Madlib - the only hip hop producer I consider truly avant garde that sticks with his b boy roots. He deconstructs jazz and funk and even progressive rock (Frank Zappa - see Meat Grinder) and recreates it into his own hip hop wonderland full of abstract quirks and yet retaining clear hip hop sound and really taking what Prince Paul did to a whole new level unmatched by anyone. Not to mention his contributions to hip hop style jazz that are unique and outweigh any others of note as far as amount created.

    Pete Rock - Basically created the art Of making entire beats built around little more than a sample, giving the music a dense and bass heavy sound. Not sense in the sense of Bomb Squad's overuse of samples (at least to me) but in the sense where the only space is room for a nice line of bass.

    Rick Rubin - Need I explain this one? Basic essentials that defined the new school of hip hop, loud drums and sparse samples, hardcore hip hop is rooted in his production as far as I see it.

    I think kanye is a watered down pop artist who did minor tweaks and his only innovations come from hundreds of guest producers telling him what he can do with a studio and a crew of pseudo-progressive minded musicians.

    Timbaland can be considered innovative but he's too much of a pop crossover artist for me to credit with any true artistic merits, though I do respect him for a commercial guy and do like a good amount of his beats that have begun to all sound similar.

    Honorable mention to Freestyle Fellowship and The Roots for having live studio production, and FF really introduced the abstract art of freestyle rhyming before even Wu Tang (less about beat production and more about making songs)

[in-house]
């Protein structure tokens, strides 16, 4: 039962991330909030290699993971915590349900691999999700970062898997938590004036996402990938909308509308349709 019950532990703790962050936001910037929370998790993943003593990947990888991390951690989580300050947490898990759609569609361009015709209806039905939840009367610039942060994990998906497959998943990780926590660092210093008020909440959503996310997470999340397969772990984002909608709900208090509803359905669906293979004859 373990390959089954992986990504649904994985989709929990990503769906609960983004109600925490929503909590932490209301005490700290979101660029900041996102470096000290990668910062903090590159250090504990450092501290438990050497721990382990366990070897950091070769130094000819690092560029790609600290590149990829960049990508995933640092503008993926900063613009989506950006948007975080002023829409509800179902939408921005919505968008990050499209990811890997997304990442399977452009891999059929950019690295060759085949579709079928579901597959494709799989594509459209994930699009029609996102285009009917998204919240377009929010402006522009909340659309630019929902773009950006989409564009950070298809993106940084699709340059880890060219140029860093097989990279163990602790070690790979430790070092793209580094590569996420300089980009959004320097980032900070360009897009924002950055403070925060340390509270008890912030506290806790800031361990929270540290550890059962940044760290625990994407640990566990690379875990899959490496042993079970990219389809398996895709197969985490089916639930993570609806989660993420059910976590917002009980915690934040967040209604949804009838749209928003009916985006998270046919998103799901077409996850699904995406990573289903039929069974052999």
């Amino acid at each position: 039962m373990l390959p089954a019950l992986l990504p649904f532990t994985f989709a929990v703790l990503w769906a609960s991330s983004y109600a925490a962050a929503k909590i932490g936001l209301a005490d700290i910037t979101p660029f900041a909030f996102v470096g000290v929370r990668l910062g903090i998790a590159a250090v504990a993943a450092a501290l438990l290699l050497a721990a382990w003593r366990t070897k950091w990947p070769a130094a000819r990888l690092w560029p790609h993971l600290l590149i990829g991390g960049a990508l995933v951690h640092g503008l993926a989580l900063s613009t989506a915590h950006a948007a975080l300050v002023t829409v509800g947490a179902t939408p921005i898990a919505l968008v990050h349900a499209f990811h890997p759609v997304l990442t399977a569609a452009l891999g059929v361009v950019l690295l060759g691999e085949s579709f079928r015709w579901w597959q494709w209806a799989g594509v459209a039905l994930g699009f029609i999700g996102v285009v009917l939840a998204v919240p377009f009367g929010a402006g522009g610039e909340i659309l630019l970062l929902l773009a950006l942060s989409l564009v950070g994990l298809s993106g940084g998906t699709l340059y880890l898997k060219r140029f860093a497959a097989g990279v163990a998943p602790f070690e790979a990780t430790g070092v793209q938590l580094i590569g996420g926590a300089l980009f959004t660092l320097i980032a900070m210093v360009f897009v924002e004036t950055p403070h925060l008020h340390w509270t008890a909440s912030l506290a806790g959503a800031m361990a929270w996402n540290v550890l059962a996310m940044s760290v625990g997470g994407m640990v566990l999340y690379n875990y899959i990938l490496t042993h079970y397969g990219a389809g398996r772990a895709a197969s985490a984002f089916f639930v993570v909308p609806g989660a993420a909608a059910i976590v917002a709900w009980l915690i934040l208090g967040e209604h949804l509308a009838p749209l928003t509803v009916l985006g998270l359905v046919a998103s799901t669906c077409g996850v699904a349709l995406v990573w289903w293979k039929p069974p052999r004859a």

BQ: didn't hear but the thing with the Cosby family on it was just alright so I never looked into him more.

    BQ2: I think he should settle on a style. He's blended street poet Nas, microphone fiend Rakim, and a lot of conscious styles all together and hasn't really made anything incredible. His rapping is terrific but as an artist I think he is too much into different stuff from one song to the next and can be plain corny

    Edit: yeah for sure. At least RZA, I think RZA sort of modified what Rubin or Marley Marl were doing and made it more raw and aggressive but I don't think he sampled well until LS. Dre did a great thing with G Funk but I don't think the idea was all that creative until after the first Chronic. He's possibly next in line though. I think Pete made the jazz rap of Freestyle Fellowship, Tribe, and yes even Organized Konfusion into a legitimate style not as well refined by those, and really making hip hop more soulful than ever before. RZA created an atmosphere great for hardcore hip hop but I think Pete innovated a lot with being the first guy to really deconstruct samples and make his own songs crafted as well as they were out of his eclectic range (for the time). Without him I don't think the innovations of J Dilla or Q Tip would be what they are, or would have an inspiration point.

    Edit 2: El P would be my next in line